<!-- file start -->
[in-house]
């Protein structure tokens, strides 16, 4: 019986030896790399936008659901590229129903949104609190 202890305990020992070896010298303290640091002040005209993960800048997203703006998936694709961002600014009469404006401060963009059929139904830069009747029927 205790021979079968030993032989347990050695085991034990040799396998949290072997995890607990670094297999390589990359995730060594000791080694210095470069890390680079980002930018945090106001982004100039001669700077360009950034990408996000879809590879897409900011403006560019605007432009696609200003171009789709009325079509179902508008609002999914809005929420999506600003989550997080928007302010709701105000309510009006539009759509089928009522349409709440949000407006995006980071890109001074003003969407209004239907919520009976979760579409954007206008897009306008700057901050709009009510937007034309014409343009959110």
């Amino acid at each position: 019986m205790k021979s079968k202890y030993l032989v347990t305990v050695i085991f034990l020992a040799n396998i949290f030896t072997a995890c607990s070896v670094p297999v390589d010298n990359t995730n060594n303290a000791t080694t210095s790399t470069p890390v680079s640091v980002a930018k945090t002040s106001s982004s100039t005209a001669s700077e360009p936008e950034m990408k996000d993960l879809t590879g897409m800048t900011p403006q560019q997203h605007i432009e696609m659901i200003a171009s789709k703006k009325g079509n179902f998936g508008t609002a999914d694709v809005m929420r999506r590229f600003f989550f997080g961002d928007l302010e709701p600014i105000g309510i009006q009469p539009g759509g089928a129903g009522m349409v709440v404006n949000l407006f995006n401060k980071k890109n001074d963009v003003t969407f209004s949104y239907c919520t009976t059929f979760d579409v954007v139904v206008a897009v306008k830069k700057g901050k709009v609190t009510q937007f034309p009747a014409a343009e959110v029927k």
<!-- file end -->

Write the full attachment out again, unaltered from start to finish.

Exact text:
[in-house]
């Protein structure tokens, strides 16, 4: 019986030896790399936008659901590229129903949104609190 202890305990020992070896010298303290640091002040005209993960800048997203703006998936694709961002600014009469404006401060963009059929139904830069009747029927 205790021979079968030993032989347990050695085991034990040799396998949290072997995890607990670094297999390589990359995730060594000791080694210095470069890390680079980002930018945090106001982004100039001669700077360009950034990408996000879809590879897409900011403006560019605007432009696609200003171009789709009325079509179902508008609002999914809005929420999506600003989550997080928007302010709701105000309510009006539009759509089928009522349409709440949000407006995006980071890109001074003003969407209004239907919520009976979760579409954007206008897009306008700057901050709009009510937007034309014409343009959110």
């Amino acid at each position: 019986m205790k021979s079968k202890y030993l032989v347990t305990v050695i085991f034990l020992a040799n396998i949290f030896t072997a995890c607990s070896v670094p297999v390589d010298n990359t995730n060594n303290a000791t080694t210095s790399t470069p890390v680079s640091v980002a930018k945090t002040s106001s982004s100039t005209a001669s700077e360009p936008e950034m990408k996000d993960l879809t590879g897409m800048t900011p403006q560019q997203h605007i432009e696609m659901i200003a171009s789709k703006k009325g079509n179902f998936g508008t609002a999914d694709v809005m929420r999506r590229f600003f989550f997080g961002d928007l302010e709701p600014i105000g309510i009006q009469p539009g759509g089928a129903g009522m349409v709440v404006n949000l407006f995006n401060k980071k890109n001074d963009v003003t969407f209004s949104y239907c919520t009976t059929f979760d579409v954007v139904v206008a897009v306008k830069k700057g901050k709009v609190t009510q937007f034309p009747a014409a343009e959110v029927k």